Coccidia in Dogs Explained

Coccidia are protozoans living in your dog's intestinal tracts. Most dogs have a certain immunity to its effects; however, puppies, stressed dogs and those with their immune systems suppressed may sometimes display symptoms of coccidiosis.

Coccidia Explained

The coccidia protozoa are not native to a dog's internal environment. Puppies are often introduced to it through their mothers' infected feces that contain cysts of the protozoa. They may also be introduced to it in other ways, as coccidia are highly contagious, and can even spread from puppies to kittens and vice versa. Even carriers such as cockroaches and mice, if eaten, can transmit the parasite.

Though dogs gradually work up immunity to the parasite as they grow, puppies can be susceptible to coccidiosis, the condition that occurs when the coccidia in a dog's digestive tract cause an infection.

Symptoms of Coccidia

The first and classic sign of coccidiosis is diarrhea. Depending on the severity of the infection, the diarrhea may be mild or severe. It may include blood or mucus, in very severe cases, and be accompanied by a foul odor. Many times, however, coccidiosis may cause only loose stool, and this should be regarded as suspect anyway. The infection can increase in severity if left untreated while the parasite multiplies in the intestinal tract.

Severe cases may see a loss of appetite. In very severe cases, vomiting may occur. Accompanied with diarrhea, this can cause severe dehydration, and some dogs may die from the infection. Most cases, however, are mild, and most of the dogs that have died from coccidiosis were also infected with another virus or bacteria simultaneously.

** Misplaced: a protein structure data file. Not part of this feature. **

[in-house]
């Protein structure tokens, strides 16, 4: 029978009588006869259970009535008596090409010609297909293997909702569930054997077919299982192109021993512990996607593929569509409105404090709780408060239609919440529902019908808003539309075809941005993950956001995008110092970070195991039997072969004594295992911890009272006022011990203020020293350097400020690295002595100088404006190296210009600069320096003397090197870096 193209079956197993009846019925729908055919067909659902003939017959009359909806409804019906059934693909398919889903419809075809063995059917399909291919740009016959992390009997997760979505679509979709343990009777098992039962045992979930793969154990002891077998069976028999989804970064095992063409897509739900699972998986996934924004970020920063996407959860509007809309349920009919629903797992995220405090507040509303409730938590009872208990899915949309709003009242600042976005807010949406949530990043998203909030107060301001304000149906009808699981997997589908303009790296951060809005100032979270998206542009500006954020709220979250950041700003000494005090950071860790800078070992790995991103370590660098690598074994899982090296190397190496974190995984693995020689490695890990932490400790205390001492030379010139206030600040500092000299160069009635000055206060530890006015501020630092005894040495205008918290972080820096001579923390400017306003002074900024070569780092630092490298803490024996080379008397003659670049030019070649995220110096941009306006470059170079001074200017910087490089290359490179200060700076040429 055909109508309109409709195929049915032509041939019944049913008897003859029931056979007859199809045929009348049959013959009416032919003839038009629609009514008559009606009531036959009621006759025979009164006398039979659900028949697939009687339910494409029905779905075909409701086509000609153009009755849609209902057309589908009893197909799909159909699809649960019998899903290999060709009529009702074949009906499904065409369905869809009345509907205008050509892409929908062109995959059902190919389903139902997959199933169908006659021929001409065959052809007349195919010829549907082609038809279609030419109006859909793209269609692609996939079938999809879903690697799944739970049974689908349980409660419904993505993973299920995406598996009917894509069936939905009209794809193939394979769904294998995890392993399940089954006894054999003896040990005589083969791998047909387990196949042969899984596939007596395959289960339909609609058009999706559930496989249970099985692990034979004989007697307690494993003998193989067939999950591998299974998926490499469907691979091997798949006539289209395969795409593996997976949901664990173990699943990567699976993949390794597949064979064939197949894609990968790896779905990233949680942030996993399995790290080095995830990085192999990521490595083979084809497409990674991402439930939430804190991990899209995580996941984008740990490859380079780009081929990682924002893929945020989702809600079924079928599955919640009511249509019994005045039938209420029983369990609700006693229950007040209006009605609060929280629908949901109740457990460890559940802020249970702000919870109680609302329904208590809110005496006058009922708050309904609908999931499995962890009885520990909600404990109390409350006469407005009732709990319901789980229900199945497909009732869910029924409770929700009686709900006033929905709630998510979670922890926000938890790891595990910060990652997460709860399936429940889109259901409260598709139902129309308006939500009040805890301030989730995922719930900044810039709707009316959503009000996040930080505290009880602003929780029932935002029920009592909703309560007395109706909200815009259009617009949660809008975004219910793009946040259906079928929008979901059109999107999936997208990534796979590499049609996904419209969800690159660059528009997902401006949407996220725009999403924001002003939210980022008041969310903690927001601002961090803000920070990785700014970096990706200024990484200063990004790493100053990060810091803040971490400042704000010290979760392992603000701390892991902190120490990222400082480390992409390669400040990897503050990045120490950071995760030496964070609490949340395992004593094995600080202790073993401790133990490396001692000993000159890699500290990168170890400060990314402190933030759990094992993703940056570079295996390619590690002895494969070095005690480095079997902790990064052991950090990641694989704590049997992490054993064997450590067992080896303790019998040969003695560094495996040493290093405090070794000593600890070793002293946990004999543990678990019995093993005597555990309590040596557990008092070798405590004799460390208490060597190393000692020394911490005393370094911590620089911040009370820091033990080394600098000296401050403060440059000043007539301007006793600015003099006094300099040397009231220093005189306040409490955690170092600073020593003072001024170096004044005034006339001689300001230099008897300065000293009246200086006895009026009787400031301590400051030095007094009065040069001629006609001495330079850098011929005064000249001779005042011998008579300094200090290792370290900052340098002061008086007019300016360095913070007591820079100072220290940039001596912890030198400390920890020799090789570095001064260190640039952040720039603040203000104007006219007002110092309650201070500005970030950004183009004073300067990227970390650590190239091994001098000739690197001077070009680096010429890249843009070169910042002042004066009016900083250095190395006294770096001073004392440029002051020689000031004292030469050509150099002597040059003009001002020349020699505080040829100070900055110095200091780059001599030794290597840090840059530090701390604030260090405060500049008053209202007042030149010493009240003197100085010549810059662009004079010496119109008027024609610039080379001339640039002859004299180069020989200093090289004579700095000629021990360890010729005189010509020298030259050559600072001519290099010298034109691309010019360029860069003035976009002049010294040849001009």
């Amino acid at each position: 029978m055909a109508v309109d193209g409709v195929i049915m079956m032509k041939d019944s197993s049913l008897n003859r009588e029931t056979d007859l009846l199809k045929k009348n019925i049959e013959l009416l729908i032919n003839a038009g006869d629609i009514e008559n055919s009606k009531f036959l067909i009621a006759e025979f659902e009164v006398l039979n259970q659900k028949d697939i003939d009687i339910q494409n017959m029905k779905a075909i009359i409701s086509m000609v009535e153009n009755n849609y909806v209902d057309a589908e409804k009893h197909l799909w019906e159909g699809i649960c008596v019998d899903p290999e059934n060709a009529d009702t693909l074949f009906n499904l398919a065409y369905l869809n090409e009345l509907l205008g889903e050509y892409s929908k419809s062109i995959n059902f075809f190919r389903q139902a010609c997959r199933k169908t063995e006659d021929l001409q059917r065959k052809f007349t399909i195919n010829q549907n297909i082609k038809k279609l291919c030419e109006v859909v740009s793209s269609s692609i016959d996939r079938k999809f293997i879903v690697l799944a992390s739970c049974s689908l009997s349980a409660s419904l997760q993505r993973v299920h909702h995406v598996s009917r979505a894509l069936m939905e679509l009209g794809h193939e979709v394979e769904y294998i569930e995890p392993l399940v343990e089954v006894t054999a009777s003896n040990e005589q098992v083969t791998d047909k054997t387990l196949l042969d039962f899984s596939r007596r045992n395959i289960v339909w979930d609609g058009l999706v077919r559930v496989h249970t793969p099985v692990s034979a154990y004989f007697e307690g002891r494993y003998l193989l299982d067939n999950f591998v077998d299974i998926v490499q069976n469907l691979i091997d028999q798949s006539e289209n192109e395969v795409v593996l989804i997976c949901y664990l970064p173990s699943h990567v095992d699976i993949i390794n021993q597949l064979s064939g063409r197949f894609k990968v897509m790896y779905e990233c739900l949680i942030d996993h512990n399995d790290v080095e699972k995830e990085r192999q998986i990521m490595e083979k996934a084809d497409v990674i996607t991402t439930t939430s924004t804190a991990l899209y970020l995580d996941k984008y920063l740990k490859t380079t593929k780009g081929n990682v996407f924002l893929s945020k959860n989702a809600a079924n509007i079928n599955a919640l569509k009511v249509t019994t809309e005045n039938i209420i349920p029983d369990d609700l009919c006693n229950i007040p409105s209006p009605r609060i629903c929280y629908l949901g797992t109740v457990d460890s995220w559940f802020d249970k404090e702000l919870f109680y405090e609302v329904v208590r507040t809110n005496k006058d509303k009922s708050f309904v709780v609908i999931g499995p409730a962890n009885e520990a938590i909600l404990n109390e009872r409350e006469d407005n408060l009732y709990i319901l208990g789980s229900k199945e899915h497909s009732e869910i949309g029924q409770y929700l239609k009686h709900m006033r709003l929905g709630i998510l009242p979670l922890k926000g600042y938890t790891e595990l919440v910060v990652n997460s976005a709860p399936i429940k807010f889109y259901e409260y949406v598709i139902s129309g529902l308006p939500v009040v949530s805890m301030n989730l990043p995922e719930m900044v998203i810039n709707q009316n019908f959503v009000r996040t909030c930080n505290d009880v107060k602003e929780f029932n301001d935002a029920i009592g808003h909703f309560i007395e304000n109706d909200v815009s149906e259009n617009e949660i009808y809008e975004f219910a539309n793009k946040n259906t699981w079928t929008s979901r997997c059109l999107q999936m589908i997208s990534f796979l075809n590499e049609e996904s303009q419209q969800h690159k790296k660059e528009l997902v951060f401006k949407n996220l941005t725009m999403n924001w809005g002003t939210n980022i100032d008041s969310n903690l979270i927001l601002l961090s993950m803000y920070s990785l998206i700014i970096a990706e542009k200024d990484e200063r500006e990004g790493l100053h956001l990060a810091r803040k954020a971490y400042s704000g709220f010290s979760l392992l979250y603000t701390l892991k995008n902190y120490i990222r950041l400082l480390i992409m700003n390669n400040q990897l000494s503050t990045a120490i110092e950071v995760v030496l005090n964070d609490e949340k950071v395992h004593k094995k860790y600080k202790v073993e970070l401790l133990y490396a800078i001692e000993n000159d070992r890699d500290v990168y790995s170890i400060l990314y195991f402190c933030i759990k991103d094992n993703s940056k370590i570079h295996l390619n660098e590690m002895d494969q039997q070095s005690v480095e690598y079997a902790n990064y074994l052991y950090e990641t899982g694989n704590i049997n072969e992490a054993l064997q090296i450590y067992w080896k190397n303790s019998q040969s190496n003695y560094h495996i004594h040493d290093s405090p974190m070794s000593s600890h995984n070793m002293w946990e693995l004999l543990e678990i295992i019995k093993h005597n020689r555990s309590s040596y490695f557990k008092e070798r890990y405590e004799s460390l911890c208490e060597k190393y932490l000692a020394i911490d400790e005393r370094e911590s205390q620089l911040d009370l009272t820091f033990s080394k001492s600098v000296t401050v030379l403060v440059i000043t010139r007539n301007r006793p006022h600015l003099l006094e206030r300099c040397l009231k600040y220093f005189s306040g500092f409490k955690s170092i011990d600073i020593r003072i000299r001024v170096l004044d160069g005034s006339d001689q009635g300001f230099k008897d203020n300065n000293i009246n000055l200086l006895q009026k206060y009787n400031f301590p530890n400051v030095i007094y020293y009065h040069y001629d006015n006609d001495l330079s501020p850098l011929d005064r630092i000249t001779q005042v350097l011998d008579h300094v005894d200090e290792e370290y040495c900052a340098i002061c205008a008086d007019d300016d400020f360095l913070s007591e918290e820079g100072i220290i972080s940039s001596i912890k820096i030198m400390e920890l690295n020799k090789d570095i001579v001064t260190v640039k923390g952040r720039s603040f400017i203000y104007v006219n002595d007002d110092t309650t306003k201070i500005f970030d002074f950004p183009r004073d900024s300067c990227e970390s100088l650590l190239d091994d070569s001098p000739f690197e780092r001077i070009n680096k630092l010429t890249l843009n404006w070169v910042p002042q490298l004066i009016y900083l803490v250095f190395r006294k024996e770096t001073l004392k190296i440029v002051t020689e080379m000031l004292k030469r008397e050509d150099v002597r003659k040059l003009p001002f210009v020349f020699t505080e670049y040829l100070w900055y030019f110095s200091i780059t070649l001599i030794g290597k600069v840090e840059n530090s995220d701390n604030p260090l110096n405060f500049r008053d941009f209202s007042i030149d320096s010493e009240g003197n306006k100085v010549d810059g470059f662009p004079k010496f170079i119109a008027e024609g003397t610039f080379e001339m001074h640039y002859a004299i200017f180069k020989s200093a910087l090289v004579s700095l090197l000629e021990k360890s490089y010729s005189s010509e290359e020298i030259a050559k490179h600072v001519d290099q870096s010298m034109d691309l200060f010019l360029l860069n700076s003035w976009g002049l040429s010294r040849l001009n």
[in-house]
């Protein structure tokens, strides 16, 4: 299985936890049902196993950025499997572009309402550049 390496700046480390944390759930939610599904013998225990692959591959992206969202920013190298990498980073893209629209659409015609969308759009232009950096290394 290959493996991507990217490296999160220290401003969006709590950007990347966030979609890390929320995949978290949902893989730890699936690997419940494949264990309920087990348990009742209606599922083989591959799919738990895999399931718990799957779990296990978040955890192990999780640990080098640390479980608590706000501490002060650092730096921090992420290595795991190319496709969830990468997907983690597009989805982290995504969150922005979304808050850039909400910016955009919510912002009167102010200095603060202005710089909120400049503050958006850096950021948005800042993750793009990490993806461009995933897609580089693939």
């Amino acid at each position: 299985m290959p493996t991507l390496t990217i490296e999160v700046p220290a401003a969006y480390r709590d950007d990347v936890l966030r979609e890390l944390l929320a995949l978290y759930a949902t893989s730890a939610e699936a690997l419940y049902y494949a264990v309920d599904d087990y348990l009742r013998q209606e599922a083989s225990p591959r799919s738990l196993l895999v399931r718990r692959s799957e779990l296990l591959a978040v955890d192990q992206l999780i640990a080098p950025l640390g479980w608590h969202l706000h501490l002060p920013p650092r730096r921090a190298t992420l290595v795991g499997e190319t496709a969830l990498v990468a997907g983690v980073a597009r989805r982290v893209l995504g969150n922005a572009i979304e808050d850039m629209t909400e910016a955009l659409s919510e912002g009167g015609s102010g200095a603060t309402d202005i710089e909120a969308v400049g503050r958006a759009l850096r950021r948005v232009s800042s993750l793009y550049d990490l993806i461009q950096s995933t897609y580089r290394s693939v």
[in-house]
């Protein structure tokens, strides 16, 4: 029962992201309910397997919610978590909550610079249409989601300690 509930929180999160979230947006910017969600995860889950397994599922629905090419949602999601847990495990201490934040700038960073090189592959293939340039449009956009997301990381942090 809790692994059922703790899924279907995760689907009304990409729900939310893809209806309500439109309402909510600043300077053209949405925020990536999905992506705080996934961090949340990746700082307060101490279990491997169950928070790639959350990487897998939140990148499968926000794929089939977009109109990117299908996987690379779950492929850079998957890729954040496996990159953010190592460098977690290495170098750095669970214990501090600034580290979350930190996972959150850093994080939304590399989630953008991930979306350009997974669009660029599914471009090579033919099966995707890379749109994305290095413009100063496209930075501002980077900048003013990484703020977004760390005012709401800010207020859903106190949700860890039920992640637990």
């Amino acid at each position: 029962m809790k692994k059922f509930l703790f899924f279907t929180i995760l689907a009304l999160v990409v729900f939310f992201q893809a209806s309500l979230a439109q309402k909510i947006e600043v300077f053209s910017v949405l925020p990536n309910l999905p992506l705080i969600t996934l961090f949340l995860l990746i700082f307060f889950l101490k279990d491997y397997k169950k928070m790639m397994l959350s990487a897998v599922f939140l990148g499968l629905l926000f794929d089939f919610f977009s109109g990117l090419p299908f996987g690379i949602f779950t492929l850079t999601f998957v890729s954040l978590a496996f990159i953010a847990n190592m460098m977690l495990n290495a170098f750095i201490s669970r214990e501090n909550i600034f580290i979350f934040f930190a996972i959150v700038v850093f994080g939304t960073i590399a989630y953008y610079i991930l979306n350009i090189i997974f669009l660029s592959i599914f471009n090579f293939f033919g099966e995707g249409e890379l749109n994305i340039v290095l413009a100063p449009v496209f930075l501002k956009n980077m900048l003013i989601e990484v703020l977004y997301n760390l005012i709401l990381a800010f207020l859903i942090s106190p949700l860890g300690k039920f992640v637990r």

Treatment & Prevention

Coccidiosis is a very treatable dog infection. The two main drugs most effective are sulfadimethoxine (Albon) and trimethoprimsulfadiazine (Tribrissen). These drugs actually do not kill the coccidia; they merely prevent reproduction capabilities. Recovery from coccidiosis is slow, and a complete recovery occurs only once the presence of a stable immune response is established. The average time is approximately two weeks.

Preventing coccidiosis is as simple as keeping dog feces out of your environment. Not only may dogs transmit it directly from another dog's droppings, but flies, cockroaches, ticks and fleas may also contribute to its spread. Additionally, coccidiosis is not simply a dog disease, and other animals may contract it. Insect and rodent control is advised.

To be safe, you should keep a clean water dish at all times, and clean any surfaces exposed to saliva or feces. As coccidia are protozoa, and not bacteria, most disinfectants are useless against it. Instead, you should clean items using boiling water, or an ammonia solution. It's important to note that coccidia can withstand freezing temperatures, and morning frost will not kill the parasite on outdoor droppings.

Most dogs are exposed to coccidia, and its resulting infection is not uncommon. Your dog or puppy will develop immunity to it in his life, and any infection in a healthy dog is usually unheard of by the adult years.